Agriculture Secretary Tom Vilsack announced $18 million in funding to support new farmer training and education programs at the 2012 Farm Progress Show in Boone, Iowa.  These new grant awards were made available through the Beginning Farmer and Rancher Development Program (BFRDP) – a federal competitive grants program administered by USDA’s National Institute of Food and Agriculture.

BFRDP provides the training and tools that the next generation of farmers needs to be successful.  The program supports financial and entrepreneurial training, risk management education, mentoring and apprenticeship programs, innovative farm transfer and transition practices, and other educational activities to assist beginning farmers and ranchers across the country.  BFRDP is targeted especially to collaborative local, state, and regionally based networks and partnerships.

“The future of American agriculture depends on cultivating the next generation of farmers and ranchers,” says Juli Obudzinski, Policy Associate with the National Sustainable Agriculture Coalition. “BFRDP is the only federal program dedicated to training new farmers.  Over the past four years, the program has funded a wide variety of successful initiatives to help new farmers start a career in agriculture.”

Over the past four years, BFRDP has invested over $70 million in new farmer training programs across the country, and has funded 145 projects in 46 states.

Agriculture Secretary Tom Vilsack stressed the importance of supporting the next generation of farmers, and has repeatedly issued a national challenge to create 100,000 new farmers.  In the first year of the program alone, USDA funded projects that supported training for 5,000 new producers, and in 2011, grants supported training for more than 30,000.  Clearly, there is still a long way to go to meet this challenge, but this program is helping to address the dire need for new farmers on the land all across the country.

Groups who work directly with beginning farmers also spoke at today’s award announcement in Iowa.  Leigh Adcock, the Executive Director of the Women, Food, and Agriculture Network (WFAN) – a non-profit organization and NSAC member based in Ames, Iowa – addressed the importance of providing the next generation of farmers with the resources they need to be successful and stressed how critical BFRDP funding is to organizations that support new farmers on the ground.

“WFAN has been working with women farmers for 15 years, and we’ve witnessed an enormous surge in numbers over the past decade,” says Adcock.  “We’re thrilled to be able to help new and aspiring women farmers in Iowa and Nebraska reach their farm business goals with the help of our new three-year BFRDP grant.”

2012 Awards

For Fiscal Year 2012, $18 million was awarded to support projects in 27 states across the country, including projects in Alabama, California, Colorado, Connecticut, Hawaii, Iowa, Illinois, Kentucky, Louisiana, Massachusetts, Maryland, Michigan, Minnesota, Missouri, Mississippi, Nebraska, New Hampshire, New Mexico, New York, Ohio, Oklahoma, Oregon, Pennsylvania, South Dakota, Texas, Washington, and Wisconsin.

Of the 40 grants that were announced, we are pleased to announce that six were awarded to NSAC member organizations, including grants to Dakota Rural Action (South Dakota), Food System Economic Partnership (Michigan), Future Harvest – Chesapeake Alliance for Sustainable Agriculture (Maryland; award to University of Maryland), Growing Power (Wisconsin), Land Stewardship Project (Minnesota, for work in 14 states), Women, Food and Agriculture Network (Iowa, for work in Iowa and Nebraska).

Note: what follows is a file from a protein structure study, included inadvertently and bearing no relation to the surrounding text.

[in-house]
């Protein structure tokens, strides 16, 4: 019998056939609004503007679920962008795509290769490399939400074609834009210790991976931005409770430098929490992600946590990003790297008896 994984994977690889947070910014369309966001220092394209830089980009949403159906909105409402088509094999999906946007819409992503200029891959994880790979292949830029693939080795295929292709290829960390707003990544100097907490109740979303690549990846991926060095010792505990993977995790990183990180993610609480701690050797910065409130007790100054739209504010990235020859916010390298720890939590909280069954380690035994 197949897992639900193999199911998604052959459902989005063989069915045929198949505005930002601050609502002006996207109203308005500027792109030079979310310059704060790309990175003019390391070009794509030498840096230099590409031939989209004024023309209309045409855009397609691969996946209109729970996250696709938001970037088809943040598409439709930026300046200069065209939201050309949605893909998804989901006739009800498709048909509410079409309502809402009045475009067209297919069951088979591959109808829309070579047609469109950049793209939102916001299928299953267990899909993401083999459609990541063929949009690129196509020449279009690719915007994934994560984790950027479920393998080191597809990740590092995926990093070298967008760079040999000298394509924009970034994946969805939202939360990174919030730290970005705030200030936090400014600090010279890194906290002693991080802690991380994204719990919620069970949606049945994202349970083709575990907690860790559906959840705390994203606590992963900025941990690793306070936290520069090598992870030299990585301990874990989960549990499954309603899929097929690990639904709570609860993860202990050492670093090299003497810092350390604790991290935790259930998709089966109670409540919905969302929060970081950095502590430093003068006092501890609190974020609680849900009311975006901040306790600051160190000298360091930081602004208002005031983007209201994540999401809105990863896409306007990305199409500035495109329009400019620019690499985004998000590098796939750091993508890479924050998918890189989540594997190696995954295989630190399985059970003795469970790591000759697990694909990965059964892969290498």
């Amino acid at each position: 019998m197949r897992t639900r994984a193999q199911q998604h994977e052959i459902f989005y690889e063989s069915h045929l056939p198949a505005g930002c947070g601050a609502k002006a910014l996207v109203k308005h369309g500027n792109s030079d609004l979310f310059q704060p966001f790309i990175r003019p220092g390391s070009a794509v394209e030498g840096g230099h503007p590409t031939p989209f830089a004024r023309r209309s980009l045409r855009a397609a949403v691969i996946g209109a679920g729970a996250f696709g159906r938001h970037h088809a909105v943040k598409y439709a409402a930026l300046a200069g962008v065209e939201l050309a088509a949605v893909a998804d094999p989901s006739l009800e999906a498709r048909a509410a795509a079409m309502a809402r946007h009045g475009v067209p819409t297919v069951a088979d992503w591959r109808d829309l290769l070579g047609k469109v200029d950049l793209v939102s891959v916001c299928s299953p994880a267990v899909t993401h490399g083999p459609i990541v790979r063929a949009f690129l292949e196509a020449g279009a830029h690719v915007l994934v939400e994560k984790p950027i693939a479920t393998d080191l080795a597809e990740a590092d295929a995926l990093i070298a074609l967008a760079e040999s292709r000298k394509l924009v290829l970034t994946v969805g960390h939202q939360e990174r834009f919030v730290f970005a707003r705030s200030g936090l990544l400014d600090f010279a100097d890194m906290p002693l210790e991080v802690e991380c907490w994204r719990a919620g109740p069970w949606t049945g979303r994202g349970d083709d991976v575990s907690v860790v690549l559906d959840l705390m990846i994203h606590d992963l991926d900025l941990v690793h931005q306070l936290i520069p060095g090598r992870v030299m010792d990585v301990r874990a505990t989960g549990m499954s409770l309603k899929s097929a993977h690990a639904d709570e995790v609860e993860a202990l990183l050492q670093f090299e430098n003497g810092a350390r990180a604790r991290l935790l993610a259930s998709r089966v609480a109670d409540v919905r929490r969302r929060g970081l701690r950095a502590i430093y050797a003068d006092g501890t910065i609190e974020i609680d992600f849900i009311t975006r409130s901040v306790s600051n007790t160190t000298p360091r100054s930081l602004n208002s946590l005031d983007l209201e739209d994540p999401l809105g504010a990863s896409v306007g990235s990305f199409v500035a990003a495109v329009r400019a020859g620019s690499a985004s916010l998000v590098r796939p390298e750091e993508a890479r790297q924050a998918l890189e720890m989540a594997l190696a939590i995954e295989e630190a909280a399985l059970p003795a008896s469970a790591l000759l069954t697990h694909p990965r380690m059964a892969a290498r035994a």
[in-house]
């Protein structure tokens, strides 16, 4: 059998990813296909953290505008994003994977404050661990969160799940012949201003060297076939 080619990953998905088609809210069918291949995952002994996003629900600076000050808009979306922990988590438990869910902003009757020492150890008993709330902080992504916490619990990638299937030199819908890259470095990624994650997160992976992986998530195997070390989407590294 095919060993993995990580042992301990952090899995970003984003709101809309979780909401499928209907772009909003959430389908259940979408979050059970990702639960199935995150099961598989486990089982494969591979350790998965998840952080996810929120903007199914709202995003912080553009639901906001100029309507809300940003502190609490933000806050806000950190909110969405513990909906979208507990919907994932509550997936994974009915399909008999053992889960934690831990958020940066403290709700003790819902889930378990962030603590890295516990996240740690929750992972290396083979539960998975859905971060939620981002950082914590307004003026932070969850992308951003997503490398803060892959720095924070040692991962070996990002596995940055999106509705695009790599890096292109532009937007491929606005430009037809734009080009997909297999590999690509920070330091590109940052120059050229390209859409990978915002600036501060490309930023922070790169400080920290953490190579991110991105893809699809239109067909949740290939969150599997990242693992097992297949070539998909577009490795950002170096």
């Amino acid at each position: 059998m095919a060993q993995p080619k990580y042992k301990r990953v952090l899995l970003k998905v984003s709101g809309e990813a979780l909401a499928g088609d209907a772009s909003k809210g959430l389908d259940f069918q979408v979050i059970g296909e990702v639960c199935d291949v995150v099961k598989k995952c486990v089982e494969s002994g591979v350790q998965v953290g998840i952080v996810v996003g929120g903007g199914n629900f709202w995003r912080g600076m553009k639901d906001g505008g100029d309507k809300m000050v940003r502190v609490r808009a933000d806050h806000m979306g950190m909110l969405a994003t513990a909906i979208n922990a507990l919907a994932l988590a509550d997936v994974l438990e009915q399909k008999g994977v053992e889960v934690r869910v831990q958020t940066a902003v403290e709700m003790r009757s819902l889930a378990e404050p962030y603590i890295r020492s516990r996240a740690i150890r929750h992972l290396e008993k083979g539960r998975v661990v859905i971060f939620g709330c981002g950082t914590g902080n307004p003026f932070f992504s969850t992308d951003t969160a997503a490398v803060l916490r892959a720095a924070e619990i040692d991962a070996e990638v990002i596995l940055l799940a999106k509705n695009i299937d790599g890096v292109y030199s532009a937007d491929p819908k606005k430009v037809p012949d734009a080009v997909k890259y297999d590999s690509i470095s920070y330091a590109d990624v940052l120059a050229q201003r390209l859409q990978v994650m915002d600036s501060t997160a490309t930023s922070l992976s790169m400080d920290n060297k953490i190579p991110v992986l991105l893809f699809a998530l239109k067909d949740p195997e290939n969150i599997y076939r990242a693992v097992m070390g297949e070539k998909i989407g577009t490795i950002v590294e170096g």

“This BFRDP grant gives us the opportunity to both encourage new farmers and to engage current farmers in helping to shape the next generation,” says Meredith Redlin, Board Chair for Dakota Rural Action.  “There are so many opportunities in agriculture for young farmers.  Capturing those opportunities will establish a base for the future sustainability of our rural communities.”

More information on BRFDP awards to NSAC member organizations is available on NSAC’s website.

Future of BFRDP

The new farmer grants are the latest round of grants for this program authorized in the current farm bill cycle.  Current funding for the Beginning Farmer and Rancher Development Program expires on September 30 this year, and unless Congress acts on reauthorizing the farm bill or provides for a short-term extension of the current farm bill that explicitly provides for new BFRDP funding, the program could completely vanish for at least a year.

Secretary Vilsack stressed the need for Congress to do its work and pass a farm bill in order to give producers the certainty they need. “There’s no reason that this can’t be done,” Vilsack said.  “Whatever differences exist can be worked out.”

“Given the demonstrated success and growing demand for new farmer training programs, it is critical to our future food security and vitality of our rural communities that this valuable program be renewed and provided continued funding in the next farm bill,” says Obudzinski.  “With over half of our country’s farmers reaching or exceeding retirement age within the next ten years, cutting funding for BFRDP would be a huge step backwards in addressing the urgent need for resources and tools to support the next generation of farmers and the future of American agriculture.  We urge Congress to pass the new farm bill and include robust funding for BFRDP to support the new economic opportunities that will help reform the farm and food system.”

Click here for a complete list of 2012 BFRDP awardees.